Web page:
FOCUS Act of 2012 (S. 2062 & H.R. 4171)

The “Freedom from Over-criminalization and Unjust Seizures Act of 2012” (FOCUS Act) seeks to reform the Lacey Act by substituting the Lacey Act’s criminal penalties with civil penalties and removing the Act’s reliance on foreign laws as the basis for determining violations.  S. 2062, introduced in February 2012 by Sen. Rand Paul (R-KY), and H.R. 4171, introduced by Rep. Paul C. Broun (R-GA) in March 2012, are identical companion bills.   

The Lacey Act, 16 U.S.C. §§ 3371–3378, is a conservation law that attempts to prohibit trafficking in “illegal” wildlife, fish and plants. When enacted in 1900, the Lacey Act only contained a civil monetary penalty for violations and did not contain any provisions imposing jail or prison time.  Since that time it has undergone several amendments and expanded dramatically.  The Lacey Act now includes harsh criminal penalties for importing fish, wildlife or plants in violation of any foreign law of any nation.  Violations of the Lacey Act can be punished as misdemeanors or felonies and the criminal penalties can be imposed on individuals who acted without intent to violate, or even knowledge of, the relevant foreign law.

The Lacey Act now serves as a high-profile and frightening example of over-criminalization.  Victims include David McNab and Abner Schoenwetter, who spent years in federal prison for “violating” invalid Honduran fishing regulations and, most recently, Henry Juszkiewicz, the Chairman and CEO of Gibson Guitar Corp., whose company was raided by armed federal agents in August 2011. In Sykes v. United States, 131 S. Ct. 2267, 2288 (2011), Justice Scalia stated in his dissent that: “We face a Congress that puts forth an ever-increasing volume of laws in general, and of criminal laws in particular.  It should be no surprise that as the volume increases, so do the number of imprecise laws . . . In the field of criminal law, at least, it is time to call a halt.”  The Lacey Act as currently codified is overly broad, imprecise, vague, and subject to abuse by overzealous prosecutors and activist judges.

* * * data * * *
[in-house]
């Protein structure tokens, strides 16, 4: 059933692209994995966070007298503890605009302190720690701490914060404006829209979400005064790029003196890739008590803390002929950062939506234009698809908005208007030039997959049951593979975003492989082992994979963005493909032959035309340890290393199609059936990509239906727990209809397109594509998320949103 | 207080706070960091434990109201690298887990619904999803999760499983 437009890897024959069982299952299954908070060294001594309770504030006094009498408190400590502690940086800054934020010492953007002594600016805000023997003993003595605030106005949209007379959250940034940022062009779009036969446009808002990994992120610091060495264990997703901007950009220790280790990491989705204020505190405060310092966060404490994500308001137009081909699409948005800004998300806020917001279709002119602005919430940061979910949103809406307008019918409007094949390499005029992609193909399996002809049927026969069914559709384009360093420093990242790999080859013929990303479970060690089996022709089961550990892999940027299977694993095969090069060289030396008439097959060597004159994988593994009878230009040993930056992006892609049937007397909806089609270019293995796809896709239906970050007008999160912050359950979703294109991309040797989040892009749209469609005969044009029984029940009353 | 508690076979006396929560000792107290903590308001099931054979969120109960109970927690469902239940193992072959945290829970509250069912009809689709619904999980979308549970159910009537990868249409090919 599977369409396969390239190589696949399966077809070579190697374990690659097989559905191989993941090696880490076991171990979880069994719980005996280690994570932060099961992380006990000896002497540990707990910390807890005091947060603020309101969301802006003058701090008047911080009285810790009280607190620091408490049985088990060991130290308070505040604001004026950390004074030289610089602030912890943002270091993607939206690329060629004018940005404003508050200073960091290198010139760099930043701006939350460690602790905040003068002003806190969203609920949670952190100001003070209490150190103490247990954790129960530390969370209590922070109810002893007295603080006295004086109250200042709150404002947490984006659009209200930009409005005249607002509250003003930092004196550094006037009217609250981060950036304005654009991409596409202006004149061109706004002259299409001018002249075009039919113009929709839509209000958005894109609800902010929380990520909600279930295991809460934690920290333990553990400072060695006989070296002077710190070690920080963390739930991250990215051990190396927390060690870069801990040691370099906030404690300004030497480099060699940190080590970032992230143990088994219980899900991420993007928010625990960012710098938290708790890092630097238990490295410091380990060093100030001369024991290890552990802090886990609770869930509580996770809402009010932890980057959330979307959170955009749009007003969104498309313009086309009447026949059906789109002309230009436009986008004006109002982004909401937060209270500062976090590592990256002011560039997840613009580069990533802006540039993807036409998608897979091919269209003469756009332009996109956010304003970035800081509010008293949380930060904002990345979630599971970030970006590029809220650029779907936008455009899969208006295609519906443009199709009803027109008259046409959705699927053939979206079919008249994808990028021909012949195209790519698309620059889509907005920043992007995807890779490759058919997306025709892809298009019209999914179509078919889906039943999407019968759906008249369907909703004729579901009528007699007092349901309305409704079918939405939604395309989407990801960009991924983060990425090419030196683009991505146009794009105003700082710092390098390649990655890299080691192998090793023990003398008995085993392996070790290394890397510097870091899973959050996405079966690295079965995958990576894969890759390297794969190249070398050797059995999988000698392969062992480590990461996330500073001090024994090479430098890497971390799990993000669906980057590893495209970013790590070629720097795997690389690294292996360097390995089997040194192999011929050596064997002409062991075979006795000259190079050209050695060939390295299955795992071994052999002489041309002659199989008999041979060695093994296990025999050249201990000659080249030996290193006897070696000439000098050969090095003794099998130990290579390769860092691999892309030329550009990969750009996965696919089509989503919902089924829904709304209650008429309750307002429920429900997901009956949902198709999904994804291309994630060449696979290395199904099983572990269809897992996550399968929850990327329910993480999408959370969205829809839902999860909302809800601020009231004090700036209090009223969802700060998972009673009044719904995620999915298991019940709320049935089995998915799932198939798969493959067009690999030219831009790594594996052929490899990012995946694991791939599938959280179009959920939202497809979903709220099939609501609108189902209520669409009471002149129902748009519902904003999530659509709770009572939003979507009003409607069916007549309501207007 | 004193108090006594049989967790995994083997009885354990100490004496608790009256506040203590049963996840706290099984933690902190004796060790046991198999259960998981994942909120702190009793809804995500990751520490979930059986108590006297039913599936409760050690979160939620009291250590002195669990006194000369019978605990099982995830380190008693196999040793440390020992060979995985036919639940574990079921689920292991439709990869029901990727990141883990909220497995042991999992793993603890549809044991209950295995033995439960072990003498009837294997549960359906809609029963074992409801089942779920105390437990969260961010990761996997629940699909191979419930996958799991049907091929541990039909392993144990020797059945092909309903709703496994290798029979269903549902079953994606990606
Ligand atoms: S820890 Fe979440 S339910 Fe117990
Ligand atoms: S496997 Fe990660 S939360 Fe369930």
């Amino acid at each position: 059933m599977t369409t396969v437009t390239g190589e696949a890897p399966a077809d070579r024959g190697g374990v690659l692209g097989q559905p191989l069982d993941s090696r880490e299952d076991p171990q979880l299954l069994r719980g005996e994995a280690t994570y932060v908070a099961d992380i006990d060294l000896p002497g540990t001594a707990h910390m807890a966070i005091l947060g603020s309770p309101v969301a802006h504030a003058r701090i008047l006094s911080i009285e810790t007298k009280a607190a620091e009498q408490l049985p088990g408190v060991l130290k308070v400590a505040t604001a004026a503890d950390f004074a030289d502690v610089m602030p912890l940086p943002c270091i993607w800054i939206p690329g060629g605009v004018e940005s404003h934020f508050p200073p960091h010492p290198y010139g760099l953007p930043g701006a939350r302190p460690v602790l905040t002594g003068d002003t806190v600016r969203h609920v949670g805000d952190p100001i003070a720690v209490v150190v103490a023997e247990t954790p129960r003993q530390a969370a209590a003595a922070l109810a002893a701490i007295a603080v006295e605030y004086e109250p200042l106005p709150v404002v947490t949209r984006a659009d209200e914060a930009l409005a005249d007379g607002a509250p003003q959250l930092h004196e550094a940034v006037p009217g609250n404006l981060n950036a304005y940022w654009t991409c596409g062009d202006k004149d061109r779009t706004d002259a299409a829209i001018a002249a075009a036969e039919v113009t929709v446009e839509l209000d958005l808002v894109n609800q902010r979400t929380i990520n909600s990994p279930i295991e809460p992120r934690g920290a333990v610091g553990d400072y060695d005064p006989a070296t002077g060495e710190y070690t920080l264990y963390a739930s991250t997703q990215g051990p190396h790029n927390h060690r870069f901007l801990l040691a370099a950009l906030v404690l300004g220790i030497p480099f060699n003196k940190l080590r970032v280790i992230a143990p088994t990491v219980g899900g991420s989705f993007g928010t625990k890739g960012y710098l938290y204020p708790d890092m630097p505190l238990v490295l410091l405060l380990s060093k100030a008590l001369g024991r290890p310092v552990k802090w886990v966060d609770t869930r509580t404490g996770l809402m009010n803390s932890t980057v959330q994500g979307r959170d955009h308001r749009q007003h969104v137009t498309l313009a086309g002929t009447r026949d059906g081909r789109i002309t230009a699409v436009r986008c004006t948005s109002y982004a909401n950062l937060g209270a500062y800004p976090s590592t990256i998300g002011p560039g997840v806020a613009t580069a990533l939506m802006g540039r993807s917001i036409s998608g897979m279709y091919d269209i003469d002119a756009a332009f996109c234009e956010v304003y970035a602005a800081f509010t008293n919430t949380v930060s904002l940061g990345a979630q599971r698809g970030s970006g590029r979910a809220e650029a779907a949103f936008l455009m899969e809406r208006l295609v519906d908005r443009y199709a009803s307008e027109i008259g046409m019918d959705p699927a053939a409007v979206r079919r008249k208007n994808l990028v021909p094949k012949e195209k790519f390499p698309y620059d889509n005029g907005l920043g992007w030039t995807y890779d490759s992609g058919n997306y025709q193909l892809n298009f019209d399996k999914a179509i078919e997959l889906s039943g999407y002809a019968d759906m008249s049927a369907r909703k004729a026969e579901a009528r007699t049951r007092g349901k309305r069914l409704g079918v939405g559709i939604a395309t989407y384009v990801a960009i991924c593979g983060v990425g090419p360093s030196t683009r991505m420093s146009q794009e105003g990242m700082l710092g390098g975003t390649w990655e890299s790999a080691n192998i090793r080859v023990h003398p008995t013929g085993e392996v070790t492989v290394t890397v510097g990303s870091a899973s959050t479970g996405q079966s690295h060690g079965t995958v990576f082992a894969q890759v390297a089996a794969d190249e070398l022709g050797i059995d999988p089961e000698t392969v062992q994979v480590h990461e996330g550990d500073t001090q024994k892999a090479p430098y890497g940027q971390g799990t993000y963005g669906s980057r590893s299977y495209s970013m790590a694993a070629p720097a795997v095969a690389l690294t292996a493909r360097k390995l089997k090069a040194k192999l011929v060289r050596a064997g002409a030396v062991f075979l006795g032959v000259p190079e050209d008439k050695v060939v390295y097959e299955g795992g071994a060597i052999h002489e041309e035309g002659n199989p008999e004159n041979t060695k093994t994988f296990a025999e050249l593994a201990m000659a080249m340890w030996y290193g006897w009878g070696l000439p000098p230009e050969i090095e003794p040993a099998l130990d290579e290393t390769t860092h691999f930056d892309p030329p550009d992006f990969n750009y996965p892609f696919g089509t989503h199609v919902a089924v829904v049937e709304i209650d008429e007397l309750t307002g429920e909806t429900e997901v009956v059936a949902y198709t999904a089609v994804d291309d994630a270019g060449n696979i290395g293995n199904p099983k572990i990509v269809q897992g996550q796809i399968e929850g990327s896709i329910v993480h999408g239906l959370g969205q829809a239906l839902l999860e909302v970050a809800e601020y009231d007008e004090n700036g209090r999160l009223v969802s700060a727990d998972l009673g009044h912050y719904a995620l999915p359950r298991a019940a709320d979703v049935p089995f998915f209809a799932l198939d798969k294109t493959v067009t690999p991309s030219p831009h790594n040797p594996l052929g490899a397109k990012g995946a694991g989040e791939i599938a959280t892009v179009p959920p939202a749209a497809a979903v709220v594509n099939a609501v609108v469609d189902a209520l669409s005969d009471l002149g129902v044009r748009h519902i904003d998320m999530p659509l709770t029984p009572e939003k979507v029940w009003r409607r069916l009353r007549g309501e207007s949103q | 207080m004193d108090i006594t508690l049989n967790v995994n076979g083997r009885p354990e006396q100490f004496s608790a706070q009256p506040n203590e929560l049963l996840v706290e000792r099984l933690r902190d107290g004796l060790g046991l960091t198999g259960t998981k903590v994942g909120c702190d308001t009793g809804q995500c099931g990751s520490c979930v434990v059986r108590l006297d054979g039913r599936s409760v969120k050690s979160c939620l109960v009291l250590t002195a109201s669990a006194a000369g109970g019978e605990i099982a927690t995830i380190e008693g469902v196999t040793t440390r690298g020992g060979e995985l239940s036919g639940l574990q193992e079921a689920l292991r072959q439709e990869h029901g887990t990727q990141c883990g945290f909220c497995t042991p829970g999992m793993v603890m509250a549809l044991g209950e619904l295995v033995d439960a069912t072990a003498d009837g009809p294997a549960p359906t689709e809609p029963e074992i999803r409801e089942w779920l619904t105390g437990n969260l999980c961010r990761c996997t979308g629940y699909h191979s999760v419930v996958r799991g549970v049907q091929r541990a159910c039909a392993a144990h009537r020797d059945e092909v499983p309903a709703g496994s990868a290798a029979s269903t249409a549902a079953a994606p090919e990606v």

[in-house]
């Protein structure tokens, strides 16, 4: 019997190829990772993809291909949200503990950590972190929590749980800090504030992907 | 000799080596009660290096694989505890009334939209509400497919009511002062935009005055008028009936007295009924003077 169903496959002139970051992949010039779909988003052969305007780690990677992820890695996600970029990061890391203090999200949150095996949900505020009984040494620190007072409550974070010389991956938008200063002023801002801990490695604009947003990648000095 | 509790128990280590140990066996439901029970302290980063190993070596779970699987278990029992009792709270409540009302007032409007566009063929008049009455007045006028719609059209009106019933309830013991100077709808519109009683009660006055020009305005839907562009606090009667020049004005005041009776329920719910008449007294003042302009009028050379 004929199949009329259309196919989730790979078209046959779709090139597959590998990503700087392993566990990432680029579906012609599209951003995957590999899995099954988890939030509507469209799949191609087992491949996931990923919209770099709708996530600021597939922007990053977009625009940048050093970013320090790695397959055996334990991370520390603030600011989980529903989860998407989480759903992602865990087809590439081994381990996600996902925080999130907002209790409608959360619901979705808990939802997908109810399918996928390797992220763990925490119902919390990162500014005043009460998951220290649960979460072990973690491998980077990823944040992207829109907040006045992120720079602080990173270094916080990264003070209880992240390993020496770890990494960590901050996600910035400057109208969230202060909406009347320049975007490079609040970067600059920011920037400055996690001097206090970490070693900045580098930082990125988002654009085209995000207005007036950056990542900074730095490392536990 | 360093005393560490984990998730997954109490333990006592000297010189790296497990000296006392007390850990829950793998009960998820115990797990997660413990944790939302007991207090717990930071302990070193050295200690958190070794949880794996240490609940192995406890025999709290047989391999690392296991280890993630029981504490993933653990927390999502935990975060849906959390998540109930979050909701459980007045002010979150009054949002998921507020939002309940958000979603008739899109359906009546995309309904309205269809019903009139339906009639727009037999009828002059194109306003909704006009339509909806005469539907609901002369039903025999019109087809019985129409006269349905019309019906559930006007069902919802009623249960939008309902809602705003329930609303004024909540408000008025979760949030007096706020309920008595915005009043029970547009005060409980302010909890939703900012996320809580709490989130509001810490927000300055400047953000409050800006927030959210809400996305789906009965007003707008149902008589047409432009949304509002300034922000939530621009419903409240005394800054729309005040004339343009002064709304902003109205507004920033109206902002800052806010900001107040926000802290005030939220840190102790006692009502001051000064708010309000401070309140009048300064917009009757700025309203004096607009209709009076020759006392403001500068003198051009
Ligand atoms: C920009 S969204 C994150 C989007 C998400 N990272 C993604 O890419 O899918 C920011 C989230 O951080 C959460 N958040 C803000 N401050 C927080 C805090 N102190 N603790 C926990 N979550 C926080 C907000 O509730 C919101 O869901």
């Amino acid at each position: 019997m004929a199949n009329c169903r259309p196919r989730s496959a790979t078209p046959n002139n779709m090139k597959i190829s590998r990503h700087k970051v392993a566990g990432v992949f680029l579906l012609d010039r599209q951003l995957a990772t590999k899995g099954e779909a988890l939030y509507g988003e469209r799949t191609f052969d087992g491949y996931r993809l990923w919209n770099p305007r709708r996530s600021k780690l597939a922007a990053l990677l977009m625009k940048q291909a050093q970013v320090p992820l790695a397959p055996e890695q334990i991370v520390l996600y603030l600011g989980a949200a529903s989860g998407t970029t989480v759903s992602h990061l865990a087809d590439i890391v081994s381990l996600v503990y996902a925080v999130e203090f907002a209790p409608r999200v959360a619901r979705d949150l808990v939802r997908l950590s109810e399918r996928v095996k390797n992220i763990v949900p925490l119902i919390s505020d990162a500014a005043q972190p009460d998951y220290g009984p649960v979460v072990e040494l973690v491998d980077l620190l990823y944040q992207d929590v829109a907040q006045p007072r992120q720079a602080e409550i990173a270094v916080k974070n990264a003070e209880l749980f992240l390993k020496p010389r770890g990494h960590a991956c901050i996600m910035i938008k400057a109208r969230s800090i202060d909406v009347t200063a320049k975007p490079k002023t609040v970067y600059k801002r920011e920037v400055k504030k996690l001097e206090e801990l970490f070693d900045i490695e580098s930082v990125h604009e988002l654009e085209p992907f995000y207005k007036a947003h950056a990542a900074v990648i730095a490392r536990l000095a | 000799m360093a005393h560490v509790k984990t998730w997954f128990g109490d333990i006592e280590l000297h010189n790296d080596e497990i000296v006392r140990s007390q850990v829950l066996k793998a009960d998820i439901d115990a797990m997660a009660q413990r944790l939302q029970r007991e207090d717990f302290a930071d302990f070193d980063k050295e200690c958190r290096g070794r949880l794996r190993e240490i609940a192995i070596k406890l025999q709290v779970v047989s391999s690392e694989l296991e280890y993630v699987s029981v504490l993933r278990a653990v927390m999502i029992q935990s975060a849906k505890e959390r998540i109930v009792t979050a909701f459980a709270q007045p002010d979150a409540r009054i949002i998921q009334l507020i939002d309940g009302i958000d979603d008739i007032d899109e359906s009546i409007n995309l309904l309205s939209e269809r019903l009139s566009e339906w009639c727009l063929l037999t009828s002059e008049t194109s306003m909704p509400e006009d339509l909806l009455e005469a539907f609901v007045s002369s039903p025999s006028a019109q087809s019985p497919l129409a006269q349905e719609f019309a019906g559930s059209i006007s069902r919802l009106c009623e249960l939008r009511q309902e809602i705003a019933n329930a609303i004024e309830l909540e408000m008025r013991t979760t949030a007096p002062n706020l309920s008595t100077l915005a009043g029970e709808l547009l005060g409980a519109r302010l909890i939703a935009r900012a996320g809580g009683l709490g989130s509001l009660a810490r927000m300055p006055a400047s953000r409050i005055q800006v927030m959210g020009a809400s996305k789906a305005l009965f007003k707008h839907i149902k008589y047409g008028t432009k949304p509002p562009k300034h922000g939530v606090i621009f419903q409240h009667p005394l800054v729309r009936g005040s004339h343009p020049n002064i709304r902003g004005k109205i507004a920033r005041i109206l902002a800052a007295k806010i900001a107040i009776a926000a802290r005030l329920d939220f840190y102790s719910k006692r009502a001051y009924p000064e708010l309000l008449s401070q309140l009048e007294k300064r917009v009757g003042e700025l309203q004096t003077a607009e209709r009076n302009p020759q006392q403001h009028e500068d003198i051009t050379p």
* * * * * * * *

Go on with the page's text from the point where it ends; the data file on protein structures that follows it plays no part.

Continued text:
Reasonably aiming to narrow its coverage, S. 2062 and H.R. 4171 remove each and every reference to “foreign law” within the Lacey Act.  Furthermore, these bills replace the Lacey Act’s criminal penalties with the following reasonable civil fine regime: (1) a violation with a market value of less than $350 is subject to a maximum penalty of $10,000 and (2) a violation with a market value higher than $350 is subject to a maximum penalty of $20,000. If enacted, the FOCUS Act would go a long way to restoring the basic due process requirement of fair notice to the Lacey Act.

The Senate version currently has seven co-sponsors, Senators Coburn (R-OK), DeMint (R-SC), Enzi (R-WY), Lee (R-UT), McConnell (R-KY), Risch (R-ID), and Wicker (R-MS). The House version currently has 20 co-sponsors, Representatives Bachmann (R-MN), Bishop (R-UT), Boren (D-OK), Duncan (R-SC), Gingrey (R-GA), Gohmert (R-TX), Harris (R-MD), Kingston (R-GA), Lankford (R-OK), McClintock (R-CA), Paul (R-TX), Pearce (R-NM), Peterson (D-MN), Pitts (R-PA), Posey (R-FL), Price (R-GA), Schmidt (R-OH), Walberg (R-MI), Westmoreland (R-GA), and Young (R-AK).      

NACDL supports such measures as the FOCUS Act, which aims to minimize the overcriminalization and overfederalization created by the currently ambiguous Lacey Act.  Supportive commentary from NACDL, coalition organizations and others, as well as background material on the Lacey Act and its victims, are provided below.


Text of FOCUS the Act 

NACDL on the FOCUS Act 

Other Commentary on the FOCUS Act  

Congressional Testimony on the FOCUS Act 

Victims of the Lacey Act  


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